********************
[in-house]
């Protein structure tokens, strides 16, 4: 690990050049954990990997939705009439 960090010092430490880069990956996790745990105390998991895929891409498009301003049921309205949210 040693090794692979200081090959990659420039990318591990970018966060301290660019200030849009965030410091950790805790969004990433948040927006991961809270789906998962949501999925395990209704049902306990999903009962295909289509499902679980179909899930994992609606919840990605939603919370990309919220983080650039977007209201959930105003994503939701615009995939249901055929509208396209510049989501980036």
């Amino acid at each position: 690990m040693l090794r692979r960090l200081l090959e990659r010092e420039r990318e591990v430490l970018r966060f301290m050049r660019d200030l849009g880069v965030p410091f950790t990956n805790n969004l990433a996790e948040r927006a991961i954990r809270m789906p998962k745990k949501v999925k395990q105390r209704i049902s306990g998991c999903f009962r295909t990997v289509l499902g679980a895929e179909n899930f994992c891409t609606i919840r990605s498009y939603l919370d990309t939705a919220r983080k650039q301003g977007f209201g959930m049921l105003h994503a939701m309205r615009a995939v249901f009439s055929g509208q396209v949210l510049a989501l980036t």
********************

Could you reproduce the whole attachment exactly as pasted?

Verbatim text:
[in-house]
């Protein structure tokens, strides 16, 4: 690990050049954990990997939705009439 960090010092430490880069990956996790745990105390998991895929891409498009301003049921309205949210 040693090794692979200081090959990659420039990318591990970018966060301290660019200030849009965030410091950790805790969004990433948040927006991961809270789906998962949501999925395990209704049902306990999903009962295909289509499902679980179909899930994992609606919840990605939603919370990309919220983080650039977007209201959930105003994503939701615009995939249901055929509208396209510049989501980036």
């Amino acid at each position: 690990m040693l090794r692979r960090l200081l090959e990659r010092e420039r990318e591990v430490l970018r966060f301290m050049r660019d200030l849009g880069v965030p410091f950790t990956n805790n969004l990433a996790e948040r927006a991961i954990r809270m789906p998962k745990k949501v999925k395990q105390r209704i049902s306990g998991c999903f009962r295909t990997v289509l499902g679980a895929e179909n899930f994992c891409t609606i919840r990605s498009y939603l919370d990309t939705a919220r983080k650039q301003g977007f209201g959930m049921l105003h994503a939701m309205r615009a995939v249901f009439s055929g509208q396209v949210l510049a989501l980036t």